December 6, 2006
Lighting is becoming much more efficient. Light-emitting diodes (LEDs) are solid state electronic devices that emit photons as they conduct electricity. They do so with great and growing efficiency—so much so that they are beginning to rival the output of common lightbulbs.
The difference? They draw much less current for the photons that they emit. They also generate much less heat than an incandescent source, which produces light by heating a filament until it is white hot. The result is doubly-green: less current draw (less electricity burned) and less heat produced, thus reduced cooling costs for the house lit by LEDs.
They even draw less current than compact fluorescents and do not include heavy metal, such as mercury, or environmentally-damaging phosphors in their manufacture. Finally (perhaps the best bonus) the lifetimes of LEDs are around 50,000 hours—at least 6 times compact fluorescent, and 12 to 25 times that of incandescents. This is the lighting solution of the future.
The downside is that at the moment the brightness of LED lighting is just getting to tolerable levels to be used practically. AT THE MOMENT. This will change, and the cost will drop. Meanwhile, we have found a great source of linear LED sources that can be used for ambient soft lighting and accent lighting. Mark Loeffler, our lighting designer introduced us to these fixtures, consisting of a line of white LEDs, driven by a 24 volt source. The light stick is 1/2 x 1/2 inch in cross section, allowing it to be hidden behind moldings.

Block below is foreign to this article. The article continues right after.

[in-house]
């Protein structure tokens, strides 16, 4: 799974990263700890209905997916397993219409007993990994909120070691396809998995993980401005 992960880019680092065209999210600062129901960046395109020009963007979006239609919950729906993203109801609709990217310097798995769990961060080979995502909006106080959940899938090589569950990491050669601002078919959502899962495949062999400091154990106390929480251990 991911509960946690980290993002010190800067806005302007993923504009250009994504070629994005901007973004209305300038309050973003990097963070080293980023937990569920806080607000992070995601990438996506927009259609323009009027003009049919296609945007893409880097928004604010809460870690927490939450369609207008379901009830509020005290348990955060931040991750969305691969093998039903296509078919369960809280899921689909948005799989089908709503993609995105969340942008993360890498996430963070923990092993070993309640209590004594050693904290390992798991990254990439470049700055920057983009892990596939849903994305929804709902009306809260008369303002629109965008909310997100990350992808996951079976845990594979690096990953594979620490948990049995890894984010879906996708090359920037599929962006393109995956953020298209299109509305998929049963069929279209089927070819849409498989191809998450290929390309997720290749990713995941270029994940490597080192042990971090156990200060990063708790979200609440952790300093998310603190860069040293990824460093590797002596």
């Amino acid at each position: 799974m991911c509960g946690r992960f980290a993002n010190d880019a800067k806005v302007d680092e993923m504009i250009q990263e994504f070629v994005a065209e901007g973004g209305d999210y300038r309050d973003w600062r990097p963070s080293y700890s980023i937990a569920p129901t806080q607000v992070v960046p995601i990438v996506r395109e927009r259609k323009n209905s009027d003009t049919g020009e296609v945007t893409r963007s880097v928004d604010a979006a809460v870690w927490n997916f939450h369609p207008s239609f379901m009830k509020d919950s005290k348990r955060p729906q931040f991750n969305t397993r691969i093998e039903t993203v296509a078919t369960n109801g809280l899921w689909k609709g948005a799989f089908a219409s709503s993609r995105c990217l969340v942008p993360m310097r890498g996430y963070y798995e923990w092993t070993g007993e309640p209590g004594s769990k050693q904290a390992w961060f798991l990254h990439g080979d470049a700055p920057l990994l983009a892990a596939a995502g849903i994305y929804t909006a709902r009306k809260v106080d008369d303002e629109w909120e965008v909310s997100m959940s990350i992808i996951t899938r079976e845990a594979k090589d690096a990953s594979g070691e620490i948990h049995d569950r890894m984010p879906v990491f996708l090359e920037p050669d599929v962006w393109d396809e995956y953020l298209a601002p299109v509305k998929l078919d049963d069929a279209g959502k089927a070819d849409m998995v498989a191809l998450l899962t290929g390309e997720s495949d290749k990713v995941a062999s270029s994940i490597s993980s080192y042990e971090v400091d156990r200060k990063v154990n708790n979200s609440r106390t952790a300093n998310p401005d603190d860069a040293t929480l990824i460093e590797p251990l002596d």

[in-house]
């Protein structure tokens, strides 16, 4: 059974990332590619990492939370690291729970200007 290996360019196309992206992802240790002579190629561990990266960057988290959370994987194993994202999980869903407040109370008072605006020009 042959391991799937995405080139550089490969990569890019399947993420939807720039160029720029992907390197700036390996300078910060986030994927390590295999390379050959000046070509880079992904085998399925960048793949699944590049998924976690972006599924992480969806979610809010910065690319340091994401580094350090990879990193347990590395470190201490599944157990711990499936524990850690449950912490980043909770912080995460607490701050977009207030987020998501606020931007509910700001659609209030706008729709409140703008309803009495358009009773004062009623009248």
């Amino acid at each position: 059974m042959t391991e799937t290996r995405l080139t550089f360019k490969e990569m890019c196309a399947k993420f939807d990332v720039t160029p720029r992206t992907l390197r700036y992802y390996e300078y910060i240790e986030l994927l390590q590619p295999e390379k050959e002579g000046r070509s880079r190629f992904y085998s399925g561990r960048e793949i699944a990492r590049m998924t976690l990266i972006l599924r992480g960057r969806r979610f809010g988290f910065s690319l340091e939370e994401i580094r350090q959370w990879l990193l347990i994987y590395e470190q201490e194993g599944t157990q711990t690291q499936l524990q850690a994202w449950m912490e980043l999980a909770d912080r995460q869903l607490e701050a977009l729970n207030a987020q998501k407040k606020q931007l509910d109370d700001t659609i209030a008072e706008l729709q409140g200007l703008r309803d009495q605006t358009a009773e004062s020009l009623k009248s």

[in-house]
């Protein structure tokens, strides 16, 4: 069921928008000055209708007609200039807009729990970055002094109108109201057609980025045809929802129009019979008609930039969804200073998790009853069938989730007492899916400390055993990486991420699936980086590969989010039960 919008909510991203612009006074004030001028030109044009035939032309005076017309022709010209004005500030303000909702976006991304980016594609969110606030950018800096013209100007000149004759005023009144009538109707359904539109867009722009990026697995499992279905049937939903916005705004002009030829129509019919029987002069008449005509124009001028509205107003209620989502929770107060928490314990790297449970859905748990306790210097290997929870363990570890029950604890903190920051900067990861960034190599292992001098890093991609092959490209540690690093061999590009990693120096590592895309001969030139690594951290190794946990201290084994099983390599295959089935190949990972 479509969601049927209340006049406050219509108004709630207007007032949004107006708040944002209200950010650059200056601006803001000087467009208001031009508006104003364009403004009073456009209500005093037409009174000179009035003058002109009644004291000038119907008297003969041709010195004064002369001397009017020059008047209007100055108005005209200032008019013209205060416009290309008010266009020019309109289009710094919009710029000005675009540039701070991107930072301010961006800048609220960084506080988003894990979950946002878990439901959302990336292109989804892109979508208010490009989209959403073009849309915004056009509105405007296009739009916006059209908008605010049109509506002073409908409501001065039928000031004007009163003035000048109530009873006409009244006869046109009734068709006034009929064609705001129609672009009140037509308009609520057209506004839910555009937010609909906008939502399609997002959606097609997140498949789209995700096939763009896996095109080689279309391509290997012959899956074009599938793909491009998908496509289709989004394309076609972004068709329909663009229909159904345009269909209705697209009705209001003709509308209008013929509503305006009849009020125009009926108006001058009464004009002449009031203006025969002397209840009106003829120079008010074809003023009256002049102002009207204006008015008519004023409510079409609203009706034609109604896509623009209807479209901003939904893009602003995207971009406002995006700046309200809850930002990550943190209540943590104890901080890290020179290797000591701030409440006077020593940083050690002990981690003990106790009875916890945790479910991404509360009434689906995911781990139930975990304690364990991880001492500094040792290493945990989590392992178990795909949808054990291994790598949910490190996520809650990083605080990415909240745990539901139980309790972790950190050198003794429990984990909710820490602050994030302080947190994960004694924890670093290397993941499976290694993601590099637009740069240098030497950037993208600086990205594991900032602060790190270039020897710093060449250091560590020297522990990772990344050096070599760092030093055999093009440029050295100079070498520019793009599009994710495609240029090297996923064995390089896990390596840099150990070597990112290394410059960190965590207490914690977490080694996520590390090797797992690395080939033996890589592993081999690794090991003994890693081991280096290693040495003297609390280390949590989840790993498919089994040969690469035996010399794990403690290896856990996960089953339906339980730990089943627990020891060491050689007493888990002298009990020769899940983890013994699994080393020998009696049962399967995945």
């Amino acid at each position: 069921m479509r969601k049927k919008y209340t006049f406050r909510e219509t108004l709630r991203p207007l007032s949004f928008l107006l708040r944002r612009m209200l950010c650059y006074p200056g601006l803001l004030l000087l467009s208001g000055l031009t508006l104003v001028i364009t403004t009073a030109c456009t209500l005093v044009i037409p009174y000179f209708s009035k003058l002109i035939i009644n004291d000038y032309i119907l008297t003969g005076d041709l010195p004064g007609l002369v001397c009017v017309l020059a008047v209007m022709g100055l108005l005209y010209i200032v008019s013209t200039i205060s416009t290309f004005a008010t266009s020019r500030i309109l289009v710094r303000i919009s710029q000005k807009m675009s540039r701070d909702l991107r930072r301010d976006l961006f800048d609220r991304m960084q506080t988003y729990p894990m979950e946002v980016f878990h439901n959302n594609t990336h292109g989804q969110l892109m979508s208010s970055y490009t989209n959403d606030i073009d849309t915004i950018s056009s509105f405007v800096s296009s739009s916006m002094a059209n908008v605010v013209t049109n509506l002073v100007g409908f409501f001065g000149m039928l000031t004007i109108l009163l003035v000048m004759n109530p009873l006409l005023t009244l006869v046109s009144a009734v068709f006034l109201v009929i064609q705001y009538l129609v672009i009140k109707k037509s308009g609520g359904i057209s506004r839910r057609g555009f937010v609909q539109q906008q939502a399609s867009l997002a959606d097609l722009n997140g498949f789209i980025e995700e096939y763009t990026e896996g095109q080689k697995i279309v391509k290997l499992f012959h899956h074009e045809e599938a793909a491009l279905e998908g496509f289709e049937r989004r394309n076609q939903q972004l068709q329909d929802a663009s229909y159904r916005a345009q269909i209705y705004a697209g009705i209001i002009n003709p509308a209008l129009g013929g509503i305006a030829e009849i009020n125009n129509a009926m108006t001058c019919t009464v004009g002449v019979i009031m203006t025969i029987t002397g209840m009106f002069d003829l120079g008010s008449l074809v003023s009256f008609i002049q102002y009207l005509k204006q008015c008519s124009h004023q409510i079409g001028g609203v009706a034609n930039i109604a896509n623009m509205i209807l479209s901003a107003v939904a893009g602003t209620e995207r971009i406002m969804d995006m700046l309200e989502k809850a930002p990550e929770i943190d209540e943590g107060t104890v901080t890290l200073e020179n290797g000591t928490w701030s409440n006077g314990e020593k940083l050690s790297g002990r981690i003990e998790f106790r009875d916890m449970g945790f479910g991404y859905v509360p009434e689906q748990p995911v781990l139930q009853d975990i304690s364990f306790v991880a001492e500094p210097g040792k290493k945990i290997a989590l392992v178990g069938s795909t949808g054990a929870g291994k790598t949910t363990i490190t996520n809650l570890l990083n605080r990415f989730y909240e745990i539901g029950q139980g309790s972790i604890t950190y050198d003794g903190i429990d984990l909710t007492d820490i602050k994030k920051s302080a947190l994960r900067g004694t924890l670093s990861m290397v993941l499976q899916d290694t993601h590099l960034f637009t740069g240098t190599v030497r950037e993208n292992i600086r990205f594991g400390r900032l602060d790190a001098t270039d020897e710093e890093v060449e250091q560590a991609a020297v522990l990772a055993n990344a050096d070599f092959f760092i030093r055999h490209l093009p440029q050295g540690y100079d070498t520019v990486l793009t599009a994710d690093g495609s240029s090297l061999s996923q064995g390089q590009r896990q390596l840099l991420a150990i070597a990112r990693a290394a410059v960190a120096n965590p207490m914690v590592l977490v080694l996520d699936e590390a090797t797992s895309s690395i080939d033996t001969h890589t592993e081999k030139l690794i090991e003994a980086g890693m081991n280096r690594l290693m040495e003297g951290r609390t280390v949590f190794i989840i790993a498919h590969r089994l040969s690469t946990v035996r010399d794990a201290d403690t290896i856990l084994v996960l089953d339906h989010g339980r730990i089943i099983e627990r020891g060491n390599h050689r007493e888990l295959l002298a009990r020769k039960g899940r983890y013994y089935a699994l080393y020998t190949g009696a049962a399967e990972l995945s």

Because LEDs generate so little heat, and because they have such long life, they can be put in spaces that are difficult to access. We should never have to replace these! I'd like the house to have a complete 24-volt circuit run into every room, but this won't be practical, since each element needs to be attached to its own small transformer for code reasons. Still, there will be a day when all houses have a low-voltage circuit for light generation, using LEDs.
(4) CommentsComment on this Blog
I like what I'm reading. Thanks for the lesson on LEDs. I look forward to the future and using these.
Hey, nice project - and long time, no see.
I'm still in Boston, making LED lighting for a living, so this post in particular caught my eye.
Your analysis of the state of LED lighting is about right - some applications are more practical than others right now. Not so sure that 24V will be the way of the future, though, if only because low power electronic step-down power supplies are dirt cheap when the mfg volumes get high enough, and 120V is pretty well entrenched.